Deirdre Breakenridge shows you about developing your product's vision in order to give it future direction.
- Now it's time to set your direction with a product vision. A product vision captures your products purpose and the reason for its existence. At the same time you're reaffirming how your product will solve a problem for the long haul, and you're motivation behind your product launch. Working with a tech company has opened my eyes to how a product development team envisions the product and how the team also collaborates the product road map based on this vision. For example, years ago a news wire company started with this vision.
Help businesses distribute their news announcements through targeted media outlets to reach their customer base. Their service was software based and allowed business to select traditional media categories and to upload their news releases for timely distribution. However, with an evolving media landscape, the features of the service platform changed. Enhancements to the platform extended beyond traditional media outlets to include online media and bloggers too.
All of the platform enhancements were carefully planned in the product roadmap based on a product vision that was in place from the start. Even though the features were new, the original vision for this news wire company remained in tact. So how do you develop the product vision? Here are a few key steps that you need to consider. First, expand your vision. Your product vision goes beyond the initial product you're creating.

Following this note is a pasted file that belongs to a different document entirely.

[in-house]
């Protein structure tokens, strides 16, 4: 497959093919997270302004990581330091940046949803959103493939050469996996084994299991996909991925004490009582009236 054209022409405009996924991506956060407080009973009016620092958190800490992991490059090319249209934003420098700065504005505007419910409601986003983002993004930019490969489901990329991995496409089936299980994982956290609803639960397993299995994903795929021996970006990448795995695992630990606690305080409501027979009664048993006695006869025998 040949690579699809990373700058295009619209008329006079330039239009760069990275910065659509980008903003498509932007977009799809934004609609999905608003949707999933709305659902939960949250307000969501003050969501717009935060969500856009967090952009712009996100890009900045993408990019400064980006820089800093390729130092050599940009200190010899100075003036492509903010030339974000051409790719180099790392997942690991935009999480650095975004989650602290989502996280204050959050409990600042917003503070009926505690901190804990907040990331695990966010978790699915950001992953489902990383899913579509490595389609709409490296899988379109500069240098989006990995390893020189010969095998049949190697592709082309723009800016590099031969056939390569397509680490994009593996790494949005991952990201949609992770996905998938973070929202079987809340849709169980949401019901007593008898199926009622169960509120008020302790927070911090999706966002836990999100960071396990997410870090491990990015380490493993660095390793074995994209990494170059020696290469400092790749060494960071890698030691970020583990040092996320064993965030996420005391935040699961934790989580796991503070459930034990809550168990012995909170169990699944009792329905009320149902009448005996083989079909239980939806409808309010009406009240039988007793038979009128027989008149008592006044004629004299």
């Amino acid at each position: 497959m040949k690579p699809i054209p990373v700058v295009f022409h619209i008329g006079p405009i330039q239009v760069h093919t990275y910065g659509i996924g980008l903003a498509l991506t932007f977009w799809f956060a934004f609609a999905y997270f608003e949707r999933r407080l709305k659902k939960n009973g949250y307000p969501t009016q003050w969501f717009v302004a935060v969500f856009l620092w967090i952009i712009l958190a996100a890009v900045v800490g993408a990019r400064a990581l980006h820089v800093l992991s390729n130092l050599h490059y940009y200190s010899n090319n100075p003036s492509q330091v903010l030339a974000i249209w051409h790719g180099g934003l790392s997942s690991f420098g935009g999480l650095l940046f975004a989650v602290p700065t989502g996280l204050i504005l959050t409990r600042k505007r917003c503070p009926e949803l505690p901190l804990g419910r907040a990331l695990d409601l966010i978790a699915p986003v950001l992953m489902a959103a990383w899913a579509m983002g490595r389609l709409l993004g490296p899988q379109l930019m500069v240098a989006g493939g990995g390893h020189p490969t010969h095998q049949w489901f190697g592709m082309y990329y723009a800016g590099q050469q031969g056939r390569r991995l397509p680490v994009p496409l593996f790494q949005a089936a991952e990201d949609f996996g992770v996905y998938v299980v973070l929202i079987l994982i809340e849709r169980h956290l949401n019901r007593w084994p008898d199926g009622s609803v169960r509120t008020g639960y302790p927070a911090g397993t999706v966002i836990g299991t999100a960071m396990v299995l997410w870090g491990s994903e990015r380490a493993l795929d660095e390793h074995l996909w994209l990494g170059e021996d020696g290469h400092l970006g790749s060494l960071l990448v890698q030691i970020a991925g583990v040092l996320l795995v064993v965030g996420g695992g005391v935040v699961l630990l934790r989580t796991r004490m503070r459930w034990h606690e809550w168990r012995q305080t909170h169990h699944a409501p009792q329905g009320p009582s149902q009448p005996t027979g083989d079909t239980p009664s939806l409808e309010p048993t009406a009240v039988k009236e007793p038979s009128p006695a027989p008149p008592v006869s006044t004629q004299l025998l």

Your vision should capture changing landscape and the needs of your customer over time. Limiting your vision will limit your product's life. Second, collaborate cross-functionally. You have to make sure you're not just taking into consideration the vision of the engineers of the company. A product vision needs input from marketing, the brand team, sales, product managers, customer service, and support. When you involve the key players, then you'll have an easier time getting the buying you need for the product's success in the long run.
Third, inspire. Sure, your product vision has to keep in mind the sales goals of the company, but your vision should inspire people because it has a greater cause. If your vision inspires your employees, it will motivate them to work towards it. Lastly, the product vision needs an elevator pitch. I'm sure you've heard about that 30 second elevator pitch. For example, in the case of the news wire service, here's their elevator pitch. We're connecting news makers with news consumers.
This is a short and sweet product vision. Anything you explain in a long paragraph is not an elevator pitch. Remember, the purpose of your vision is to create a longer lifeline for your product and to reach your overall product goals. Keep these steps in mind when you create the product vision as a part of your go to market plan.
- Building your go-to-market (GTM) plan foundation
- Assessing whether you need a marketing or GTM plan
- Entering new markets with a competitive advantage
- Developing your product vision and message
- Setting your product price at launch
- Setting up your channel strategy
- Driving better channel performance
- Evaluating KPIs and metrics
- Storytelling and the customer journey